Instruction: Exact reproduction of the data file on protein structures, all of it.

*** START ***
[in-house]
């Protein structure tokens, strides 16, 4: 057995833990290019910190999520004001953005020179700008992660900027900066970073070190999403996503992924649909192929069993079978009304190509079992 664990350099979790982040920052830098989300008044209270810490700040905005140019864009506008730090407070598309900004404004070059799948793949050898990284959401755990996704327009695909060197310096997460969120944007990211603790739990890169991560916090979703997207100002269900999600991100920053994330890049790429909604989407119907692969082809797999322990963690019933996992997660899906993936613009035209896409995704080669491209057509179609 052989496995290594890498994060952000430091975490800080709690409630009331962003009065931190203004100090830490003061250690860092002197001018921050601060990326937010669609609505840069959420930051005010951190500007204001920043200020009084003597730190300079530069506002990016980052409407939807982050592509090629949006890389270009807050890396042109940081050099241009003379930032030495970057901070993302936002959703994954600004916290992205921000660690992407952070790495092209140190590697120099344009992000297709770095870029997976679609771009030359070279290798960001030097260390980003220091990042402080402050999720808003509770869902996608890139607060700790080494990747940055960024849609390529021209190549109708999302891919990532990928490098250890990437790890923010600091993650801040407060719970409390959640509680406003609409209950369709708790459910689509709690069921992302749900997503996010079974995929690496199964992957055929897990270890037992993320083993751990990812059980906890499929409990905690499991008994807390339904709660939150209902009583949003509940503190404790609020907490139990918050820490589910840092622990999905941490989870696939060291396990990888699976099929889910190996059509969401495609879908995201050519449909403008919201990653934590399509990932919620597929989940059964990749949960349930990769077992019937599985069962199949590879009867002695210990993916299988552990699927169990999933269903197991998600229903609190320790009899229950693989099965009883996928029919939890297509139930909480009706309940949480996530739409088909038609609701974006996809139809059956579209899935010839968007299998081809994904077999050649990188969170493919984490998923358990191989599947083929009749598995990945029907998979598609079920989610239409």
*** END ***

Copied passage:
[in-house]
């Protein structure tokens, strides 16, 4: 057995833990290019910190999520004001953005020179700008992660900027900066970073070190999403996503992924649909192929069993079978009304190509079992 664990350099979790982040920052830098989300008044209270810490700040905005140019864009506008730090407070598309900004404004070059799948793949050898990284959401755990996704327009695909060197310096997460969120944007990211603790739990890169991560916090979703997207100002269900999600991100920053994330890049790429909604989407119907692969082809797999322990963690019933996992997660899906993936613009035209896409995704080669491209057509179609 052989496995290594890498994060952000430091975490800080709690409630009331962003009065931190203004100090830490003061250690860092002197001018921050601060990326937010669609609505840069959420930051005010951190500007204001920043200020009084003597730190300079530069506002990016980052409407939807982050592509090629949006890389270009807050890396042109940081050099241009003379930032030495970057901070993302936002959703994954600004916290992205921000660690992407952070790495092209140190590697120099344009992000297709770095870029997976679609771009030359070279290798960001030097260390980003220091990042402080402050999720808003509770869902996608890139607060700790080494990747940055960024849609390529021209190549109708999302891919990532990928490098250890990437790890923010600091993650801040407060719970409390959640509680406003609409209950369709708790459910689509709690069921992302749900997503996010079974995929690496199964992957055929897990270890037992993320083993751990990812059980906890499929409990905690499991008994807390339904709660939150209902009583949003509940503190404790609020907490139990918050820490589910840092622990999905941490989870696939060291396990990888699976099929889910190996059509969401495609879908995201050519449909403008919201990653934590399509990932919620597929989940059964990749949960349930990769077992019937599985069962199949590879009867002695210990993916299988552990699927169990999933269903197991998600229903609190320790009899229950693989099965009883996928029919939890297509139930909480009706309940949480996530739409088909038609609701974006996809139809059956579209899935010839968007299998081809994904077999050649990188969170493919984490998923358990191989599947083929009749598995990945029907998979598609079920989610239409």